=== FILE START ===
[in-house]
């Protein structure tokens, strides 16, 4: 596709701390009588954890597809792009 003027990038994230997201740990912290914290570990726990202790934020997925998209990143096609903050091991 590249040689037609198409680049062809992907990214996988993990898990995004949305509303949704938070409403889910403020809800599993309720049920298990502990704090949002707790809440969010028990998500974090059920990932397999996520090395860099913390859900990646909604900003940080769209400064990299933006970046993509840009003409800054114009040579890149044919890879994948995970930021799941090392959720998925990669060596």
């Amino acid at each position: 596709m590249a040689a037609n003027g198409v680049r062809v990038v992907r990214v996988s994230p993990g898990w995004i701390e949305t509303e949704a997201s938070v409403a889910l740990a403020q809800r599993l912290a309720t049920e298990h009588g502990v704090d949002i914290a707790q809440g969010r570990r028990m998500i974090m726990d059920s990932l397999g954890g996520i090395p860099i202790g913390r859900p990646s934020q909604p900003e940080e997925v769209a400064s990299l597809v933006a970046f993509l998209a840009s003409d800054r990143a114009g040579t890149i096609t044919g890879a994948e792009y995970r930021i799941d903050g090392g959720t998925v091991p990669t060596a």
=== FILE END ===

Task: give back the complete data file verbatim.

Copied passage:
[in-house]
């Protein structure tokens, strides 16, 4: 596709701390009588954890597809792009 003027990038994230997201740990912290914290570990726990202790934020997925998209990143096609903050091991 590249040689037609198409680049062809992907990214996988993990898990995004949305509303949704938070409403889910403020809800599993309720049920298990502990704090949002707790809440969010028990998500974090059920990932397999996520090395860099913390859900990646909604900003940080769209400064990299933006970046993509840009003409800054114009040579890149044919890879994948995970930021799941090392959720998925990669060596």
């Amino acid at each position: 596709m590249a040689a037609n003027g198409v680049r062809v990038v992907r990214v996988s994230p993990g898990w995004i701390e949305t509303e949704a997201s938070v409403a889910l740990a403020q809800r599993l912290a309720t049920e298990h009588g502990v704090d949002i914290a707790q809440g969010r570990r028990m998500i974090m726990d059920s990932l397999g954890g996520i090395p860099i202790g913390r859900p990646s934020q909604p900003e940080e997925v769209a400064s990299l597809v933006a970046f993509l998209a840009s003409d800054r990143a114009g040579t890149i096609t044919g890879a994948e792009y995970r930021i799941d903050g090392g959720t998925v091991p990669t060596a």